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Leon

(1,337 words)

Author(s): Welwei, Karl-Wilhelm (Bochum) | Cobet, Justus (Essen) | Schmitz, Winfried (Bielefeld) | Engels, Johannes (Cologne) | Folkerts, Menso (Munich) | Et al.
(Λέων; Léōn). Cf. also Leo. Byzantine emperor Leo [4-9]. Sicilian place name L. [13]. [German version] [1] Spartan king, 6th cent. BC Spartan king, Agiad ( Agiads), grandfather of Cleomenes [3] I (Hdt. 5,39); is said to have been successful in war together with his fellow king Agasicles in the early 6th cent. BC, but to have been defeated by Tegea (Hdt. 1,65). Sparta is said to have already achieved eunomía (‘good order’) before his time [1. 45ff.]. Welwei, Karl-Wilhelm (Bochum) Bibliography 1 M. Meier, Aristokraten und Damoden, 1998. [German version] [2] Tyrant of Phlius, 6th cent. BC Tyran…

Menyllos

(166 words)

Author(s): Engels, Johannes (Cologne) | Ameling, Walter (Jena)
(Μένυλλος; Ményllos). [German version] [1] Military officer in the Lamian War, 322 BC After the Athenian defeat in the Lamian War by Antipater [1] in 322 BC, M. was appointed commander of the Macedonian garrison at the Munychia fortress in Piraeus (Diod. 18,18,5; Plut. Phocion 28,1 and 7). He was on good terms with Phocion who was then in charge of Athenian policy. After the death of Antipater, Cassander replaced M. with Nicanor. Engels, Johannes (Cologne) Bibliography W. S. Ferguson, Hellenistic Athens, 1911, 20. [German version] [2] Envoy of Ptolemy VI to Rome, 163/2 BC In 163/2 BC, M. …

Leosthenes

(368 words)

Author(s): Engels, Johannes (Cologne)
(Λεωσθένης; Leōsthénēs). [German version] [1] Athenian rhetor and strategos, 4th cent. BC Outstanding Athenian rhetor from the Cephale deme (Aeschin. Leg. 124), father of Leosthenes [2]. Sent as stratēgós against Alexander [15] of Pherae in 362/1 or 361/60 BC, L. was prosecuted in Athens for treason and condemned to death after Peparethus and Panormus had fallen to Alexander and the Piraeus was threatened (Polyaenus, Strat. 6,2,1f.). L. went into exile at the Macedonian court, where he was held in high standing by Philippus II (Diod. Sic. 15,95,2f.; Aeschin. Leg. 124; Hyp. 3,1 Jensen ).…

Lycinus

(142 words)

Author(s): Engels, Johannes (Cologne)
(Λυκῖνος; Lykînos). …

Ephialtes

(540 words)

Author(s): Stein-Hölkeskamp, Elke (Cologne) | Rhodes, Peter J. (Durham) | Engels, Johannes (Cologne)
(Ἐφιάλτης; Ephiáltēs). Mythology  Aloads. [German version] [1] Son of Eurydemus of Malis Son of Eurydemus of Malis, he is supposed to have shown  Xerxes the path over the mountains at  Thermopylae, in the hope of a large reward. This enabled the Persians to circumvent the Greek army under Leonidas and attack it from the rear. E. himself is said to have led the elite corps of Hydarnes along this path, and so contributed to the defeat of the Spartans. Herodotus was already aware of another version, thought by him to be not credible, in which two other men were accused of the betrayal. The Delphic…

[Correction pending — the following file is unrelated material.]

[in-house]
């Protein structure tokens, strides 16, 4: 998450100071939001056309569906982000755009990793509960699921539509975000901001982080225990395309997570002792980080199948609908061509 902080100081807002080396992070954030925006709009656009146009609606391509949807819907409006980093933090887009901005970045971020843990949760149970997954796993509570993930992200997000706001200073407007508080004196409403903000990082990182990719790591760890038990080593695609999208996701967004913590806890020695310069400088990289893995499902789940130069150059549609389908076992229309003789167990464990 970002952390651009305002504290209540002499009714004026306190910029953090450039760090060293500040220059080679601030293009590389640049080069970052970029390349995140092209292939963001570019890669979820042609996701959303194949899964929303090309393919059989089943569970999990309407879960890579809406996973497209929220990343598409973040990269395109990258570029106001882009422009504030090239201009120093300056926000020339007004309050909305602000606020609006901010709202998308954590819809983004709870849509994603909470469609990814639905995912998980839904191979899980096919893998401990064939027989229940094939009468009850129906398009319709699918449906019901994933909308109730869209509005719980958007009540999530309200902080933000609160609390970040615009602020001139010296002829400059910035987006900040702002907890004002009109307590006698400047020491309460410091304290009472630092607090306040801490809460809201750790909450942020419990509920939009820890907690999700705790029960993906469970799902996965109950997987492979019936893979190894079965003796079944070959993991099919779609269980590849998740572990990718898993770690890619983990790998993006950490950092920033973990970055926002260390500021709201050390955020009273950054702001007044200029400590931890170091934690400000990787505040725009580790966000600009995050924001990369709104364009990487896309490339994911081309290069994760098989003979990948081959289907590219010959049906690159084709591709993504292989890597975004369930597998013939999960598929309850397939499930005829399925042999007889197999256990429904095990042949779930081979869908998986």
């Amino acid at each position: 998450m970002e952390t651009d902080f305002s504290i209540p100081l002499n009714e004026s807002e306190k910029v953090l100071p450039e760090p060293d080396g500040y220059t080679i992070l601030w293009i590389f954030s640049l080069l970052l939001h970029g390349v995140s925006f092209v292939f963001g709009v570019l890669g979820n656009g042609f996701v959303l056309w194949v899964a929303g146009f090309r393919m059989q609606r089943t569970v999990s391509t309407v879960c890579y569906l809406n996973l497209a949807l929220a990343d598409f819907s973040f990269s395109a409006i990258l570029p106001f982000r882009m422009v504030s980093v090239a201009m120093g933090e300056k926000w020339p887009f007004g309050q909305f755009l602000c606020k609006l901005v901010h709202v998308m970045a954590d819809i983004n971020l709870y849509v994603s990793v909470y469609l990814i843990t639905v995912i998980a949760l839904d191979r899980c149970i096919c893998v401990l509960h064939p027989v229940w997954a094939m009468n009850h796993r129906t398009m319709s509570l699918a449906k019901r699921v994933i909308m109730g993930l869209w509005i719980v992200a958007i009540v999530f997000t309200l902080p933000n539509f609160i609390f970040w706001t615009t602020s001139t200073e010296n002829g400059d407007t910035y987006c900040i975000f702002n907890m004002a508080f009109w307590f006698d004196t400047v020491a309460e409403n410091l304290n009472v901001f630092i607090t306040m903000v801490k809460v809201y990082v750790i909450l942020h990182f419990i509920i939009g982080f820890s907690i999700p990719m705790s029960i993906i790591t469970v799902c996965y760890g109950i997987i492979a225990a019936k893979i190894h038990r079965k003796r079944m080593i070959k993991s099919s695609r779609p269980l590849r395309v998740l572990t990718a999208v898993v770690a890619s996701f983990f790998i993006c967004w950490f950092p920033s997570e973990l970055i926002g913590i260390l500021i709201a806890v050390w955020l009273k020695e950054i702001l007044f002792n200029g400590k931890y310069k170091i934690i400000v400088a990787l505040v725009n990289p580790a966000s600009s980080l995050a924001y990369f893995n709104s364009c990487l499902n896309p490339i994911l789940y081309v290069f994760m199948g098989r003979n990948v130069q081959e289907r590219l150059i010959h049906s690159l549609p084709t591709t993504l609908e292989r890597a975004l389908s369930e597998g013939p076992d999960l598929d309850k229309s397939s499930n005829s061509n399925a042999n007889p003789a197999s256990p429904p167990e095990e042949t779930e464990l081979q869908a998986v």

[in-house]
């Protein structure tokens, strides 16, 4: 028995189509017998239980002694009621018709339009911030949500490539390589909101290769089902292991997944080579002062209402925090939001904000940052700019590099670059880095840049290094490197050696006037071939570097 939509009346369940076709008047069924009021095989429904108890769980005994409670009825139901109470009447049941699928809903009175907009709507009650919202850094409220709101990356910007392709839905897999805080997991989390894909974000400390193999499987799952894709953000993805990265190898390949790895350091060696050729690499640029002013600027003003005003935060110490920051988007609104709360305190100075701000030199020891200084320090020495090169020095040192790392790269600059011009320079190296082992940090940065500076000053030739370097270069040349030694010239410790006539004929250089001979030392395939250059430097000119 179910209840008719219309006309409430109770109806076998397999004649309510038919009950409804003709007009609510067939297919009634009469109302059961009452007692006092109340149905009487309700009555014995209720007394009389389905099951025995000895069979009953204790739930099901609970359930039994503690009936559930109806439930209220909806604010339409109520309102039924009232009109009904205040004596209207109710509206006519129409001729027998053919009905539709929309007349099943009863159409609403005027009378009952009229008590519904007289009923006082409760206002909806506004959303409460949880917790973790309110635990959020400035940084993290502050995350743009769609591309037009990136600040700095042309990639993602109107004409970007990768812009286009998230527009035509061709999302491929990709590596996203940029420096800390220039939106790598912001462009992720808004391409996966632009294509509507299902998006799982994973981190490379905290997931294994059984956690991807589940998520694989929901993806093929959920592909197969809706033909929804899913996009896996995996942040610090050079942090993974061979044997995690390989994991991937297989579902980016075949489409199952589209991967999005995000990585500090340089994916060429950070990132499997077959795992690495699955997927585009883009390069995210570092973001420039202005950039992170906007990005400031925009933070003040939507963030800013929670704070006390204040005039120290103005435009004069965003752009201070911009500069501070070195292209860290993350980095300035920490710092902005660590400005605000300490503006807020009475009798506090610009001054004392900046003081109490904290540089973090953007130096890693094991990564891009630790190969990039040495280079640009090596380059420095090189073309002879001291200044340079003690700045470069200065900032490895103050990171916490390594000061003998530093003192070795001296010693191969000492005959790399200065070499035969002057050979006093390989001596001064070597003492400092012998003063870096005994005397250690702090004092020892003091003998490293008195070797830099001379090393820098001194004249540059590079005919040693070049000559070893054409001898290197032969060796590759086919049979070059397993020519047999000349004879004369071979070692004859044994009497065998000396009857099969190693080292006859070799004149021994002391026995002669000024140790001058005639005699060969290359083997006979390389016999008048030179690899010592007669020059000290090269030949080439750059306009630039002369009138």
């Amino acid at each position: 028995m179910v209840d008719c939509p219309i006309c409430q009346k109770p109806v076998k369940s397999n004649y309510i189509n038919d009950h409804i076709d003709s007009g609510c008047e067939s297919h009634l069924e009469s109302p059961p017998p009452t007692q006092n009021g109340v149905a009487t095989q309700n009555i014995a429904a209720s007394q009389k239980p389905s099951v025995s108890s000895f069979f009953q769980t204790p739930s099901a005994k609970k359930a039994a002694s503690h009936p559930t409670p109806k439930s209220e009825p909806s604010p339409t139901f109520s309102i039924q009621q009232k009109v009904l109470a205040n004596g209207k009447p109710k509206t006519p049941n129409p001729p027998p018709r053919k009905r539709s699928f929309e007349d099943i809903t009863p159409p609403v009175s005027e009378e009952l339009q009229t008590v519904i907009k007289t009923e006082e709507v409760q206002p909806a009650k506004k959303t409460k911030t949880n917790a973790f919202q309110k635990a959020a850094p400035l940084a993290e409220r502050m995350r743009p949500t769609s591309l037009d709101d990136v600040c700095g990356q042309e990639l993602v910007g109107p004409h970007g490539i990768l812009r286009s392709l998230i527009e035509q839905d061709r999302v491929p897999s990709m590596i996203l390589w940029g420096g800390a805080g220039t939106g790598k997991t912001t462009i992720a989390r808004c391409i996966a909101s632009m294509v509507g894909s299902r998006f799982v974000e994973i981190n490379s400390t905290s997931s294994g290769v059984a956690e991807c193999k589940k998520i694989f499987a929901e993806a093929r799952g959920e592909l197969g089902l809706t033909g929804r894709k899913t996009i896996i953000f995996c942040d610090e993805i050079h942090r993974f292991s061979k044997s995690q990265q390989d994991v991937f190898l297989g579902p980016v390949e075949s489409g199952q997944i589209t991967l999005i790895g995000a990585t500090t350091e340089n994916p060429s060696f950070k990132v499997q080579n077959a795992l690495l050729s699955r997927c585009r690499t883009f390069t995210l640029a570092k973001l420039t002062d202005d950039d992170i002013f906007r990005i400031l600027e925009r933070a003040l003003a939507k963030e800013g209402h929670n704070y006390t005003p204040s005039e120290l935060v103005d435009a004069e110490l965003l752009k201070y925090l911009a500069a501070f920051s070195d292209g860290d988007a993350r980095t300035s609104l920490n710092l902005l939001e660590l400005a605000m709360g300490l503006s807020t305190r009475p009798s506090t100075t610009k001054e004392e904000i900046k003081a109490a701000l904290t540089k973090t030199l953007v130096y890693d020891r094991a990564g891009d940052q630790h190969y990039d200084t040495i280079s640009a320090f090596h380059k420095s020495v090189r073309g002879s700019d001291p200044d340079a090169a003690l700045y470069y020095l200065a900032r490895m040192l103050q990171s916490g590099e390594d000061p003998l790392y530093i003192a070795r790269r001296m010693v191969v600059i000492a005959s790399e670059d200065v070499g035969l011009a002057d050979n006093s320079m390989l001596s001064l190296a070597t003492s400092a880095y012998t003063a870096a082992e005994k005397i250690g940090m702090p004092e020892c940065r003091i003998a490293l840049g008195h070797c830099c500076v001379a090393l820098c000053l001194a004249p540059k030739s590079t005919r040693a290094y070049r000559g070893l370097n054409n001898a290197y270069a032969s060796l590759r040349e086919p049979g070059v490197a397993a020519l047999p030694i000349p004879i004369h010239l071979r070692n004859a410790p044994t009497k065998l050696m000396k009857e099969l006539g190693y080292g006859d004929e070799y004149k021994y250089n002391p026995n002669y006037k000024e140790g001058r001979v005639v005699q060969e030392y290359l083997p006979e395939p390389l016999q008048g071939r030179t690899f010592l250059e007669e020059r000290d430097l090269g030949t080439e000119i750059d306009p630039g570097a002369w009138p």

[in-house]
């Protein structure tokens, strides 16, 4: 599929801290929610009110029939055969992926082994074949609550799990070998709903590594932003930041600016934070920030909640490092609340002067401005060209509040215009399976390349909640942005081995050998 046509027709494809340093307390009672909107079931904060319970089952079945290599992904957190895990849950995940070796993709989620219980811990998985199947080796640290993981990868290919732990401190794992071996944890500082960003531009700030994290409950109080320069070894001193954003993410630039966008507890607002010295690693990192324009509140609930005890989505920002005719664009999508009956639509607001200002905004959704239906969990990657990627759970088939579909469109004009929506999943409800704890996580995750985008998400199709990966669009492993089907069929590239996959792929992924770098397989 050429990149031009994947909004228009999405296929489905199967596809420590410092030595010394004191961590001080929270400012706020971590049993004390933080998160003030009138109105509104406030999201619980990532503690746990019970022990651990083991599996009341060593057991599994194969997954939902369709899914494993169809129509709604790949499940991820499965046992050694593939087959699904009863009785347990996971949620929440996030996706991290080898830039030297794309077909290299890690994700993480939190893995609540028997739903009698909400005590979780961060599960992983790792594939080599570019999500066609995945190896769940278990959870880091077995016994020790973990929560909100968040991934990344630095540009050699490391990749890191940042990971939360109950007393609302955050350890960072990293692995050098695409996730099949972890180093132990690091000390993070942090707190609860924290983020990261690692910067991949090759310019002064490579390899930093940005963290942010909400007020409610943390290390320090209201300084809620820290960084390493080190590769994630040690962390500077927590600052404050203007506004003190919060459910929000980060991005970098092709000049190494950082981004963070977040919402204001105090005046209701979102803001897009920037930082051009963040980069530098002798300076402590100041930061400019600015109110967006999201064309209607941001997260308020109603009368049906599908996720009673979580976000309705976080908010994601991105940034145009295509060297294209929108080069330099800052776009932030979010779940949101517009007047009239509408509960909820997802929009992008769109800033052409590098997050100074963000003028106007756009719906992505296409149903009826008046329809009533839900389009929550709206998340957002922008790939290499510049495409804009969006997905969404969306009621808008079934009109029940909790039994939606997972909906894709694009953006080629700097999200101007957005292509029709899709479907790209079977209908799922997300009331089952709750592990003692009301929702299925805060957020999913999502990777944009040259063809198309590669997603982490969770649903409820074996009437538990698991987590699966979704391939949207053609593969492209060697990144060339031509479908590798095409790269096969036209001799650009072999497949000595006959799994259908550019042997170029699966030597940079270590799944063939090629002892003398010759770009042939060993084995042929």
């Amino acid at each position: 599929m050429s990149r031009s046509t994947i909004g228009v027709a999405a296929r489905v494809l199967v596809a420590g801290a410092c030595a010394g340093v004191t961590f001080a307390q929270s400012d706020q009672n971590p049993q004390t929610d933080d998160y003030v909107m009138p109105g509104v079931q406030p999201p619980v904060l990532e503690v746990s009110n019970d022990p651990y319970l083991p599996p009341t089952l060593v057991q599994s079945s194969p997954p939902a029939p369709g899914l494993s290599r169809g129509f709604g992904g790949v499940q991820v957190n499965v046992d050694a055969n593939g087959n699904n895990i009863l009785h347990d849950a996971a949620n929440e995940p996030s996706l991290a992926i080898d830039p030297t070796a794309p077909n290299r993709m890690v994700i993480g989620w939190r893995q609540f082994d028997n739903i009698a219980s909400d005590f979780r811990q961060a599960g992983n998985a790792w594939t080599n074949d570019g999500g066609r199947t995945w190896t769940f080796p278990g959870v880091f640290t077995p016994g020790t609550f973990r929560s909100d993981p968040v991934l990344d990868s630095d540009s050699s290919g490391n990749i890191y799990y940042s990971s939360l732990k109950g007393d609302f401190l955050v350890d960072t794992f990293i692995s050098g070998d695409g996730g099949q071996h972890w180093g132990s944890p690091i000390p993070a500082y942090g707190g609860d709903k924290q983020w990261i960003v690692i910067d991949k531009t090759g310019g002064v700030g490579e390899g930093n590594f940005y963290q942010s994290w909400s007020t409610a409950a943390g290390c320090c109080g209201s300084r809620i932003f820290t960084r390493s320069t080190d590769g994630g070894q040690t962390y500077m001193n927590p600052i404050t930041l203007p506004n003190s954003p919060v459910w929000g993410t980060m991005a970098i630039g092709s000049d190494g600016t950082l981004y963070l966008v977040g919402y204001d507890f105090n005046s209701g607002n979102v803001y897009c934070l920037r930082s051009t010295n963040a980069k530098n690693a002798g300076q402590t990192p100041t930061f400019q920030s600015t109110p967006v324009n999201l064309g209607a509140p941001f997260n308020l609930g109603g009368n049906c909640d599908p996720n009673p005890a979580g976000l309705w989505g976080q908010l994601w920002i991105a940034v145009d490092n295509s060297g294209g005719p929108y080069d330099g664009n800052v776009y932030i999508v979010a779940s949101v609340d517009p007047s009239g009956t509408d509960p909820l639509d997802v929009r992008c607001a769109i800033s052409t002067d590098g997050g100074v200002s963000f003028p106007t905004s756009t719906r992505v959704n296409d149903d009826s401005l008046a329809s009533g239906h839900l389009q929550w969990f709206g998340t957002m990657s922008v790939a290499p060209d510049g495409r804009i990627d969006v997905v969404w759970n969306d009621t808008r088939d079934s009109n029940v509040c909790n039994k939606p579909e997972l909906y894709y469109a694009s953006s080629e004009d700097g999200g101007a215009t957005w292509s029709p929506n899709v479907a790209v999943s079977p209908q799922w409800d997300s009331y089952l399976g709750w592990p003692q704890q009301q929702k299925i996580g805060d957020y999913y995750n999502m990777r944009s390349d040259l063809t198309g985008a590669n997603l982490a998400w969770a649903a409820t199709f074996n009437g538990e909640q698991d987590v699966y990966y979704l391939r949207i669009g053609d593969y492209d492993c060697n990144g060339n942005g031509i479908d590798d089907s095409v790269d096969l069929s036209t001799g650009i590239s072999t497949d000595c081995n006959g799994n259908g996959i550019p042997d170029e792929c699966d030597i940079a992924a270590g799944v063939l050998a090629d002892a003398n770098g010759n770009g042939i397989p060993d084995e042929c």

Lysitheides

(159 words)

Author(s): Engels, Johannes (Cologne)
(Λυσιθείδης; Lysitheídēs). [German version] [1] Persian-friendly Greek, 5th cent. BC A pro-Persian Greek of the 5th cent. BC, rendered great services to the army of Xerxes and is said to have introduced to it Themistocles who had fled from Greece (Diod. Sic. 11,56,4-8; however in Plut. Themistocles 26,4 Nicogenes is mentioned instead of L.). Engels, Johannes (Cologne) …

Cineas

(356 words)

Author(s): Patzek, Barbara (Wiesbaden) | Engels, Johannes (Cologne) | Ameling, Walter (Jena)
(Κινέας; Kinéas). [German version] [1] Of Konde, king of the Thessalians, offered military help to Hippias against the Spartans in 511 BC C. of Konde, king ( basileús) of the Thessalians, in 511 BC offered military help in the form of 1,000 Thessalian horsemen to the Athenian tyrant  Hippias [1] when he was threatened by the Spartans, and defeated them at Phalerum (Hdt. 5,63f.; [Aristot.] Ath. pol. 19,5). Patzek, Barbara (Wiesbaden) …

Python

(1,161 words)

Author(s): Junk, Tim (Kiel) | Zimmermann, Bernhard (Freiburg) | Engels, Johannes (Cologne) | Schmitt, Tassilo (Bielefeld) | Hurschmann, Rolf (Hamburg) | Et al.
(Πύθων/ Pýthōn). [German version] [1] Dragon killed by Apollo near Delphi An enormous dragon killed by Apollo near Delphi with his arrows. The oldest version of the story is offered by H. Hom. 3,300-374: Apollo overcomes a female dragon who perpetrates her mischief in the vicinity of Delphi and into whose care Hera had given her son Typhon (Typhoeus, Typhon). The town and the god receive the nickname

Lamian War

(157 words)

Author(s): Engels, Johannes (Cologne)
[German version] The Lamian (or ‘Hellenic’) War, named after the polis of Lamia, was waged by the Athenians and Aetolians and their allies against Antipater [1]. Its causes were, specifically, Alexander [4] the Great's decree on the exiles, and generally, the hope that the Macedonian hegemony over Hellas could be undone in the wake of Alexander's death (323 BC). After early successes under the leadership of Leosthenes [2], the land war became bogged down at Lamia, where Antipater was besieged i…

Cleobulus

(335 words)

Author(s): Albiani, Maria Grazia (Bologna) | Engels, Johannes (Cologne) | Welwei, Karl-Wilhelm (Bochum) | Ameling, Walter (Jena)